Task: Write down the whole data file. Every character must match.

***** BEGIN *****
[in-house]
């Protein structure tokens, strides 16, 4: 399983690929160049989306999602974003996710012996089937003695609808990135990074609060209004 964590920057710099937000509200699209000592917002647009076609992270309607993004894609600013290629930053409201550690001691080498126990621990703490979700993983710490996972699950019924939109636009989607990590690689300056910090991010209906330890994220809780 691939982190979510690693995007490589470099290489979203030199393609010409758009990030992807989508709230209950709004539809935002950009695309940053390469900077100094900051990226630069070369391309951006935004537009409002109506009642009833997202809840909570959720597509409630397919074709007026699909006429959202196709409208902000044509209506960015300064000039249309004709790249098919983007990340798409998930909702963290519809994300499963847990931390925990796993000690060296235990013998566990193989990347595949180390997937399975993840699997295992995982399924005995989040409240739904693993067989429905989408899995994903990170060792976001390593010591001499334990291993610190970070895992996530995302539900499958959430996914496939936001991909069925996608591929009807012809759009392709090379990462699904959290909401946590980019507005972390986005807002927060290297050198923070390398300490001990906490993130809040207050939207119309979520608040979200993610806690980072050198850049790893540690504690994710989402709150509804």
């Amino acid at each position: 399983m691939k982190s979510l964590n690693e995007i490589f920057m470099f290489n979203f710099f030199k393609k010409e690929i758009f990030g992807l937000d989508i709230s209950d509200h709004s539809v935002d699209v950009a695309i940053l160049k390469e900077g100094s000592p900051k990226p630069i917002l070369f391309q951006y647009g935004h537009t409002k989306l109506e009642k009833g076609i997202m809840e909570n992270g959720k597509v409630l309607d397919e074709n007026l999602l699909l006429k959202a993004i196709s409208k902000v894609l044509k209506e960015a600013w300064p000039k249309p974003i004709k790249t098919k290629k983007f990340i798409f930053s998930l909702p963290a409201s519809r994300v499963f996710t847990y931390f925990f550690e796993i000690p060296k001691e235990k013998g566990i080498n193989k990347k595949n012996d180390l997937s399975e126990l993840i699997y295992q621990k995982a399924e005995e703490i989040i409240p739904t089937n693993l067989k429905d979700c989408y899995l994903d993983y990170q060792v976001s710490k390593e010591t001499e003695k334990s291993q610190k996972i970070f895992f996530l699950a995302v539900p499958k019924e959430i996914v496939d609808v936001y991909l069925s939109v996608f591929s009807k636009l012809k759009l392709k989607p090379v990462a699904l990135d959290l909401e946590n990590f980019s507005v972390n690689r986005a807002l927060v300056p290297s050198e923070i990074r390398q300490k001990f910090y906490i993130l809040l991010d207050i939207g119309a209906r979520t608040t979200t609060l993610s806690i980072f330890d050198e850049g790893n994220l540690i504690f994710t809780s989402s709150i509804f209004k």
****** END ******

[in-house]
């Protein structure tokens, strides 16, 4: 399983690929160049989306999602974003996710012996089937003695609808990135990074609060209004 964590920057710099937000509200699209000592917002647009076609992270309607993004894609600013290629930053409201550690001691080498126990621990703490979700993983710490996972699950019924939109636009989607990590690689300056910090991010209906330890994220809780 691939982190979510690693995007490589470099290489979203030199393609010409758009990030992807989508709230209950709004539809935002950009695309940053390469900077100094900051990226630069070369391309951006935004537009409002109506009642009833997202809840909570959720597509409630397919074709007026699909006429959202196709409208902000044509209506960015300064000039249309004709790249098919983007990340798409998930909702963290519809994300499963847990931390925990796993000690060296235990013998566990193989990347595949180390997937399975993840699997295992995982399924005995989040409240739904693993067989429905989408899995994903990170060792976001390593010591001499334990291993610190970070895992996530995302539900499958959430996914496939936001991909069925996608591929009807012809759009392709090379990462699904959290909401946590980019507005972390986005807002927060290297050198923070390398300490001990906490993130809040207050939207119309979520608040979200993610806690980072050198850049790893540690504690994710989402709150509804």
């Amino acid at each position: 399983m691939k982190s979510l964590n690693e995007i490589f920057m470099f290489n979203f710099f030199k393609k010409e690929i758009f990030g992807l937000d989508i709230s209950d509200h709004s539809v935002d699209v950009a695309i940053l160049k390469e900077g100094s000592p900051k990226p630069i917002l070369f391309q951006y647009g935004h537009t409002k989306l109506e009642k009833g076609i997202m809840e909570n992270g959720k597509v409630l309607d397919e074709n007026l999602l699909l006429k959202a993004i196709s409208k902000v894609l044509k209506e960015a600013w300064p000039k249309p974003i004709k790249t098919k290629k983007f990340i798409f930053s998930l909702p963290a409201s519809r994300v499963f996710t847990y931390f925990f550690e796993i000690p060296k001691e235990k013998g566990i080498n193989k990347k595949n012996d180390l997937s399975e126990l993840i699997y295992q621990k995982a399924e005995e703490i989040i409240p739904t089937n693993l067989k429905d979700c989408y899995l994903d993983y990170q060792v976001s710490k390593e010591t001499e003695k334990s291993q610190k996972i970070f895992f996530l699950a995302v539900p499958k019924e959430i996914v496939d609808v936001y991909l069925s939109v996608f591929s009807k636009l012809k759009l392709k989607p090379v990462a699904l990135d959290l909401e946590n990590f980019s507005v972390n690689r986005a807002l927060v300056p290297s050198e923070i990074r390398q300490k001990f910090y906490i993130l809040l991010d207050i939207g119309a209906r979520t608040t979200t609060l993610s806690i980072f330890d050198e850049g790893n994220l540690i504690f994710t809780s989402s709150i509804f209004k």